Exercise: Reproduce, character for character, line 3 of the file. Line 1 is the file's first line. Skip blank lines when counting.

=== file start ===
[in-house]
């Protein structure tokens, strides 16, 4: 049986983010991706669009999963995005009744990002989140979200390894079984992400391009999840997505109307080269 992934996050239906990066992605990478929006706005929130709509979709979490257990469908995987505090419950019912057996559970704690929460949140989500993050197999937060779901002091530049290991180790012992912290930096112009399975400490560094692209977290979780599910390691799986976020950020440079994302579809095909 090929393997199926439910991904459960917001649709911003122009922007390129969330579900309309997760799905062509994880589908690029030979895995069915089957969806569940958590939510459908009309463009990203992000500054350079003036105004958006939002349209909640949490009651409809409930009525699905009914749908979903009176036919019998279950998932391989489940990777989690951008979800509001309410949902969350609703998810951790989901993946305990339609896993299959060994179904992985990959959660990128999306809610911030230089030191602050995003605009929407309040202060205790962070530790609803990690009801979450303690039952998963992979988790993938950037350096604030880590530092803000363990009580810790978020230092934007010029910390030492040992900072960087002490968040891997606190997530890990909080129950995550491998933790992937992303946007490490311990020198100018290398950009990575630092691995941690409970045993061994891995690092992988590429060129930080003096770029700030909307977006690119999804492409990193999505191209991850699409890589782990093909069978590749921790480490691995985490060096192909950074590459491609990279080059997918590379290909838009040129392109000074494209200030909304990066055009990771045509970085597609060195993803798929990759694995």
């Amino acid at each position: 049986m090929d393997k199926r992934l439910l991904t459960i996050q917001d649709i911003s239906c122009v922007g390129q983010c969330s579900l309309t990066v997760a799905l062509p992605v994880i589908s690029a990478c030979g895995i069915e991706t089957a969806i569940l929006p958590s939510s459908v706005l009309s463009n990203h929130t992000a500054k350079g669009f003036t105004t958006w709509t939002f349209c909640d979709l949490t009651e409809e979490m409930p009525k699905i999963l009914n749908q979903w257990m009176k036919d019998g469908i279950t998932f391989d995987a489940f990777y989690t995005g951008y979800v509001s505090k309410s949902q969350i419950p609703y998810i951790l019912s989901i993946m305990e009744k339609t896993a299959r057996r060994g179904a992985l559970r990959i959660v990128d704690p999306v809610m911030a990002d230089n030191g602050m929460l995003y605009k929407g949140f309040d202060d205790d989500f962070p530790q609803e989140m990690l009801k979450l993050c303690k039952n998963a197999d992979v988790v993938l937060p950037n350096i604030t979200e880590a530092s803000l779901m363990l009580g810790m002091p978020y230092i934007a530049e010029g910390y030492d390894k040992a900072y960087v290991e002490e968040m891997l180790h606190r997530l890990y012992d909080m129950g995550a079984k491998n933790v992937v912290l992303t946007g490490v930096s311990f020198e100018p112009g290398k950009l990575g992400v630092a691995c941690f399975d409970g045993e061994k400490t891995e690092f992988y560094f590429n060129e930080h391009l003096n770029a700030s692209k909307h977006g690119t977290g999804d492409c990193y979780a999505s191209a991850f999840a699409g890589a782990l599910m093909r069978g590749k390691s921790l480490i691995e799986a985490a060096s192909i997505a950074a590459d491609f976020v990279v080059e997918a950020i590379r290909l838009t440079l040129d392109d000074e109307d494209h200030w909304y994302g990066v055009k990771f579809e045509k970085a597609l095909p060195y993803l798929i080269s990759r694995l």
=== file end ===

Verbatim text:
């Amino acid at each position: 049986m090929d393997k199926r992934l439910l991904t459960i996050q917001d649709i911003s239906c122009v922007g390129q983010c969330s579900l309309t990066v997760a799905l062509p992605v994880i589908s690029a990478c030979g895995i069915e991706t089957a969806i569940l929006p958590s939510s459908v706005l009309s463009n990203h929130t992000a500054k350079g669009f003036t105004t958006w709509t939002f349209c909640d979709l949490t009651e409809e979490m409930p009525k699905i999963l009914n749908q979903w257990m009176k036919d019998g469908i279950t998932f391989d995987a489940f990777y989690t995005g951008y979800v509001s505090k309410s949902q969350i419950p609703y998810i951790l019912s989901i993946m305990e009744k339609t896993a299959r057996r060994g179904a992985l559970r990959i959660v990128d704690p999306v809610m911030a990002d230089n030191g602050m929460l995003y605009k929407g949140f309040d202060d205790d989500f962070p530790q609803e989140m990690l009801k979450l993050c303690k039952n998963a197999d992979v988790v993938l937060p950037n350096i604030t979200e880590a530092s803000l779901m363990l009580g810790m002091p978020y230092i934007a530049e010029g910390y030492d390894k040992a900072y960087v290991e002490e968040m891997l180790h606190r997530l890990y012992d909080m129950g995550a079984k491998n933790v992937v912290l992303t946007g490490v930096s311990f020198e100018p112009g290398k950009l990575g992400v630092a691995c941690f399975d409970g045993e061994k400490t891995e690092f992988y560094f590429n060129e930080h391009l003096n770029a700030s692209k909307h977006g690119t977290g999804d492409c990193y979780a999505s191209a991850f999840a699409g890589a782990l599910m093909r069978g590749k390691s921790l480490i691995e799986a985490a060096s192909i997505a950074a590459d491609f976020v990279v080059e997918a950020i590379r290909l838009t440079l040129d392109d000074e109307d494209h200030w909304y994302g990066v055009k990771f579809e045509k970085a597609l095909p060195y993803l798929i080269s990759r694995l």